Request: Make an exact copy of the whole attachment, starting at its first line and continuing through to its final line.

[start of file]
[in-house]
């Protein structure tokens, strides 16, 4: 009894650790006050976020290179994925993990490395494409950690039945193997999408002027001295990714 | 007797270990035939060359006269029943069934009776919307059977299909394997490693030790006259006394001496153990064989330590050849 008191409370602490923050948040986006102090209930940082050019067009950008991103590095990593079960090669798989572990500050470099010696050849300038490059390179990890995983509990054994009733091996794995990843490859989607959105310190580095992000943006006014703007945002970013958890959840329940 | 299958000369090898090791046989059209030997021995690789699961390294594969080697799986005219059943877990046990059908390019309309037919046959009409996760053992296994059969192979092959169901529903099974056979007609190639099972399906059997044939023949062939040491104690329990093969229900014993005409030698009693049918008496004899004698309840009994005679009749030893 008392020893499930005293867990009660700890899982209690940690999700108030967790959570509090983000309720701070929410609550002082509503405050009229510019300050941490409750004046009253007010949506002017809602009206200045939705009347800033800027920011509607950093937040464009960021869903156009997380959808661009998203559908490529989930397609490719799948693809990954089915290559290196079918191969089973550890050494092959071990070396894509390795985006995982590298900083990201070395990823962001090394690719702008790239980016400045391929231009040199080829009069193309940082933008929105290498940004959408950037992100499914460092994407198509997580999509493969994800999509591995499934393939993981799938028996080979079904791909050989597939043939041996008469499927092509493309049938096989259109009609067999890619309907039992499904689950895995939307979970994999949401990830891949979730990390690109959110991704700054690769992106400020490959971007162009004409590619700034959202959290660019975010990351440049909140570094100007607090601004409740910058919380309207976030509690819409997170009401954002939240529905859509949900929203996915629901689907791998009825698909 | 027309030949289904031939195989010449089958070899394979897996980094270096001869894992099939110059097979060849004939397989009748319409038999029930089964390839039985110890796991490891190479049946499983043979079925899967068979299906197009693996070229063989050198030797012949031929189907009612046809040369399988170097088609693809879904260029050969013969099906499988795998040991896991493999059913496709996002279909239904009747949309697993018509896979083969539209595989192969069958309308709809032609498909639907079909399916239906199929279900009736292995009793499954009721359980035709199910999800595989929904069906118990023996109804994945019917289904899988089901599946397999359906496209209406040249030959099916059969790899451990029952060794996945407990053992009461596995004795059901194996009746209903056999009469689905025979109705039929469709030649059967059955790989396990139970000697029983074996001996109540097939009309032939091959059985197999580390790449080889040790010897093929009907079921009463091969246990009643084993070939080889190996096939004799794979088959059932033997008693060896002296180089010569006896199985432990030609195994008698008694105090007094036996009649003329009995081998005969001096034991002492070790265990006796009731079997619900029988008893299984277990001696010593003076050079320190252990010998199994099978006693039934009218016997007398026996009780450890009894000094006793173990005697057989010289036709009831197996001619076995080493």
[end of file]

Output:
[in-house]
């Protein structure tokens, strides 16, 4: 009894650790006050976020290179994925993990490395494409950690039945193997999408002027001295990714 | 007797270990035939060359006269029943069934009776919307059977299909394997490693030790006259006394001496153990064989330590050849 008191409370602490923050948040986006102090209930940082050019067009950008991103590095990593079960090669798989572990500050470099010696050849300038490059390179990890995983509990054994009733091996794995990843490859989607959105310190580095992000943006006014703007945002970013958890959840329940 | 299958000369090898090791046989059209030997021995690789699961390294594969080697799986005219059943877990046990059908390019309309037919046959009409996760053992296994059969192979092959169901529903099974056979007609190639099972399906059997044939023949062939040491104690329990093969229900014993005409030698009693049918008496004899004698309840009994005679009749030893 008392020893499930005293867990009660700890899982209690940690999700108030967790959570509090983000309720701070929410609550002082509503405050009229510019300050941490409750004046009253007010949506002017809602009206200045939705009347800033800027920011509607950093937040464009960021869903156009997380959808661009998203559908490529989930397609490719799948693809990954089915290559290196079918191969089973550890050494092959071990070396894509390795985006995982590298900083990201070395990823962001090394690719702008790239980016400045391929231009040199080829009069193309940082933008929105290498940004959408950037992100499914460092994407198509997580999509493969994800999509591995499934393939993981799938028996080979079904791909050989597939043939041996008469499927092509493309049938096989259109009609067999890619309907039992499904689950895995939307979970994999949401990830891949979730990390690109959110991704700054690769992106400020490959971007162009004409590619700034959202959290660019975010990351440049909140570094100007607090601004409740910058919380309207976030509690819409997170009401954002939240529905859509949900929203996915629901689907791998009825698909 | 027309030949289904031939195989010449089958070899394979897996980094270096001869894992099939110059097979060849004939397989009748319409038999029930089964390839039985110890796991490891190479049946499983043979079925899967068979299906197009693996070229063989050198030797012949031929189907009612046809040369399988170097088609693809879904260029050969013969099906499988795998040991896991493999059913496709996002279909239904009747949309697993018509896979083969539209595989192969069958309308709809032609498909639907079909399916239906199929279900009736292995009793499954009721359980035709199910999800595989929904069906118990023996109804994945019917289904899988089901599946397999359906496209209406040249030959099916059969790899451990029952060794996945407990053992009461596995004795059901194996009746209903056999009469689905025979109705039929469709030649059967059955790989396990139970000697029983074996001996109540097939009309032939091959059985197999580390790449080889040790010897093929009907079921009463091969246990009643084993070939080889190996096939004799794979088959059932033997008693060896002296180089010569006896199985432990030609195994008698008694105090007094036996009649003329009995081998005969001096034991002492070790265990006796009731079997619900029988008893299984277990001696010593003076050079320190252990010998199994099978006693039934009218016997007398026996009780450890009894000094006793173990005697057989010289036709009831197996001619076995080493």